MapCube : a Mobile Focus & Context Information Visualization Technique for Geographic Maps : Location Based Service Context Model and a Prototypical Implementation for Ridesharing Scenarios Evaluated Using an Empirical User Study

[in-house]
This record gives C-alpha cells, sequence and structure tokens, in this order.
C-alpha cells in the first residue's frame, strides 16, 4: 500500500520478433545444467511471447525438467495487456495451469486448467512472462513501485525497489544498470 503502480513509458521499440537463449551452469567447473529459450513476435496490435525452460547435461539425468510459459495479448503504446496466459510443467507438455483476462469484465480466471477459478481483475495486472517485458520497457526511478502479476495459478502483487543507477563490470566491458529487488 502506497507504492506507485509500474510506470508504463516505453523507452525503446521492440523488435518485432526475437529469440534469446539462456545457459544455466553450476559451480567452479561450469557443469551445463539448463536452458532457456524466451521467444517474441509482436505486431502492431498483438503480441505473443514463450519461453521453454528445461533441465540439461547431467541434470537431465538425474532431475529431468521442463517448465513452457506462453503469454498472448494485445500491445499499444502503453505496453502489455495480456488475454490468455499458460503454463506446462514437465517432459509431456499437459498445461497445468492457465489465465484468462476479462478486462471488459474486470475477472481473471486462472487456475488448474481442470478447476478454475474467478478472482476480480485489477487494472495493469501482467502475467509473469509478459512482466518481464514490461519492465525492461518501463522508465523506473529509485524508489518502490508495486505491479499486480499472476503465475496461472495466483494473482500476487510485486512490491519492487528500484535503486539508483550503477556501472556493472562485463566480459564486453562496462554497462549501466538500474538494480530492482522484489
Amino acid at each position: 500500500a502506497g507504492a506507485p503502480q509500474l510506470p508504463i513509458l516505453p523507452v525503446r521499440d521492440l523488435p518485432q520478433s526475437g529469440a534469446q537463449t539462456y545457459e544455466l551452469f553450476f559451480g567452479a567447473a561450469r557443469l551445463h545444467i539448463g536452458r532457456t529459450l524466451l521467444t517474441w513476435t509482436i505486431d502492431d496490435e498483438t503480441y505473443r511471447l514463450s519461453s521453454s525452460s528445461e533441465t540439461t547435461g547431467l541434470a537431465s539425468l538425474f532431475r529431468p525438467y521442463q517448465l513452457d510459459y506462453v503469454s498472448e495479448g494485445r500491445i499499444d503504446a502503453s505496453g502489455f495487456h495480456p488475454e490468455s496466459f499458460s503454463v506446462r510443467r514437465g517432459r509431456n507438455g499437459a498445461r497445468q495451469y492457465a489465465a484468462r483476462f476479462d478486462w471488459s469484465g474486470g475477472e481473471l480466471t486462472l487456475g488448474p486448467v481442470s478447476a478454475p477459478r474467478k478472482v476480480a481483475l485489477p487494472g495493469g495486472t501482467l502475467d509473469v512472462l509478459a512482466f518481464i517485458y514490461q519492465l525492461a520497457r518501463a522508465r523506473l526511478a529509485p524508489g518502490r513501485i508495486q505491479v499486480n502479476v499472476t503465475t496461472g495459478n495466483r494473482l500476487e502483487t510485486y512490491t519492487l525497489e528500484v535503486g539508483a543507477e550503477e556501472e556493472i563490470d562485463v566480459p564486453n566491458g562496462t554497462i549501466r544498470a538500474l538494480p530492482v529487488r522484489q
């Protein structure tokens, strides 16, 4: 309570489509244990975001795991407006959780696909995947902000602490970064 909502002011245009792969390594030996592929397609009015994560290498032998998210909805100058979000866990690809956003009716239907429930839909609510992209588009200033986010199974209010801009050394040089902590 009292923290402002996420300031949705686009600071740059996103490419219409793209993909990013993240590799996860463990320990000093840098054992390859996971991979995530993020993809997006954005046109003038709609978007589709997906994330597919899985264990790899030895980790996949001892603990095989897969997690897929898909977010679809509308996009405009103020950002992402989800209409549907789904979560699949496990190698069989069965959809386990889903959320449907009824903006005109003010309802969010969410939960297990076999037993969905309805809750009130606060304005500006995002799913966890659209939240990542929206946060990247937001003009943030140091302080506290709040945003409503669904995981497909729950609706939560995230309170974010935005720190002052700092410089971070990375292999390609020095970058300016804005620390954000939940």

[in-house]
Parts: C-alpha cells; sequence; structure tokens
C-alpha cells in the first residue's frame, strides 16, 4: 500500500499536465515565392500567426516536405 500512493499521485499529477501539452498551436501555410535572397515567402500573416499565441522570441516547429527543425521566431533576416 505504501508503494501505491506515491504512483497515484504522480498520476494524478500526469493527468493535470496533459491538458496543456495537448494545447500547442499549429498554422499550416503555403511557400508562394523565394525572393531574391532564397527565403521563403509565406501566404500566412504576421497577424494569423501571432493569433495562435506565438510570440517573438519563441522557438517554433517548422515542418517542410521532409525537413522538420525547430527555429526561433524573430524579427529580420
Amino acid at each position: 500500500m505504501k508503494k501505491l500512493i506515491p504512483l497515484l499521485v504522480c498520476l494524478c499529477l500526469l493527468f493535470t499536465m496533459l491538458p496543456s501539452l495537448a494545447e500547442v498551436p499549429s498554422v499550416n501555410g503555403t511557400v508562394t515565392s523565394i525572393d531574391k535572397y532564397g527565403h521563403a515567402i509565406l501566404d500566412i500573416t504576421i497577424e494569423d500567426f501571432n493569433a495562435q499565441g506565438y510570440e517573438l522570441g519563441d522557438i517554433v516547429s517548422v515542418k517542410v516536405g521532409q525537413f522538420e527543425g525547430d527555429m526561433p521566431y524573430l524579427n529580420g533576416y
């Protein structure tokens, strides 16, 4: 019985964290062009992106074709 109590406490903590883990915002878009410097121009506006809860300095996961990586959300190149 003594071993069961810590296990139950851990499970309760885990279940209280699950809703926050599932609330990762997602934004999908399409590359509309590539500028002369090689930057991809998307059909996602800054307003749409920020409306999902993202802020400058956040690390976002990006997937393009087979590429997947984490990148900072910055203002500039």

A problem inherent in many mobile applications are the form factor restrictions imposed by mobile devices, that directly translate into limited screen real estate available to the application. In particular spatial tasks can be more difficult to perform. Examples for such tasks involving geographic map renderings are route planning or displaying Points of Interest (POIs), tasks that are often part of Location Based Service (LBS) applications, e.g. geo-fencing and car-navigation-systems. The direct consequence of limited screen real estate is that relevant information or POIs to be displayed by a navigation-system might be situated at off-screen locations, while the user is following navigation instructions, i.e. performing the Focus Task (FT) with the associated focus view occupying the whole screen and showing an appropriately zoomed map rendering. Geographic location context surrounding the viewed map portion is not visible. This thesis addresses this information visualization problem in light of the use case real-time ridesharing to allow the driver to be involved in the decision making process to identify passengers that are possible ridesharing-matches, and use previously neglected matching criteria, that require spatial tasks, to be considered. Based on the developed MapCube Focus and Context Model, that takes the LBS ridesharing into account, this thesis derives a conceptual model for a novel information visualization technique, the , as a solution. This solution addresses the challenge to reuse the screen for context while the focus view is displayed fullscreen, to maintain the focus view and associated mental model of the user, and at the same time display geographic context objects. These geographic context objects can be locations, polylines, arbitrary shapes and text, as well as spatial relationships. These objects can be visually linked to objects within the focus view, e.g. by drawing a line along the connecting route within the geographic map rendering. As an extension of folding of the spatial substrate in existing information visualization techniques, the proposed solution implements bending as an improvement of techniques for information spaces of large two dimensional extent, to allow the described screen reuse. The implemented prototype relies on 3D perspective projection and transparency as the basis for screen reuse. It demonstrates the use of depth-cues, which invoke preattentive visual processing to avoid composite-fusing of the transparent foreground layer with the 3D background, to improve perceptibility. The particular use of perspective projection and transparency allows for seamless transition between the focus view optimized for car-navigation, and the view, additionally revealing geographic location context. This is important in the ridesharing use case, for reacting to events from the ridesharing LBS, e.g. when passengers become relevant to a driver due to their proximity, making them candidates for a ridesharing-match. The prototypical implementation has been shown effective in a user study, to visualize as described above. In a comparison with a technique to display off-screen objects, subjects needed on average only half the time for counting off-screen objects around off-screen locations, and made only half the errors. This difference in population means is due to the varied independent variable visualization technique. This has been shown by a one-way analysis of variance (ANOVA). A statistically significant effect of the visualization technique can be reported with 95% confidence.
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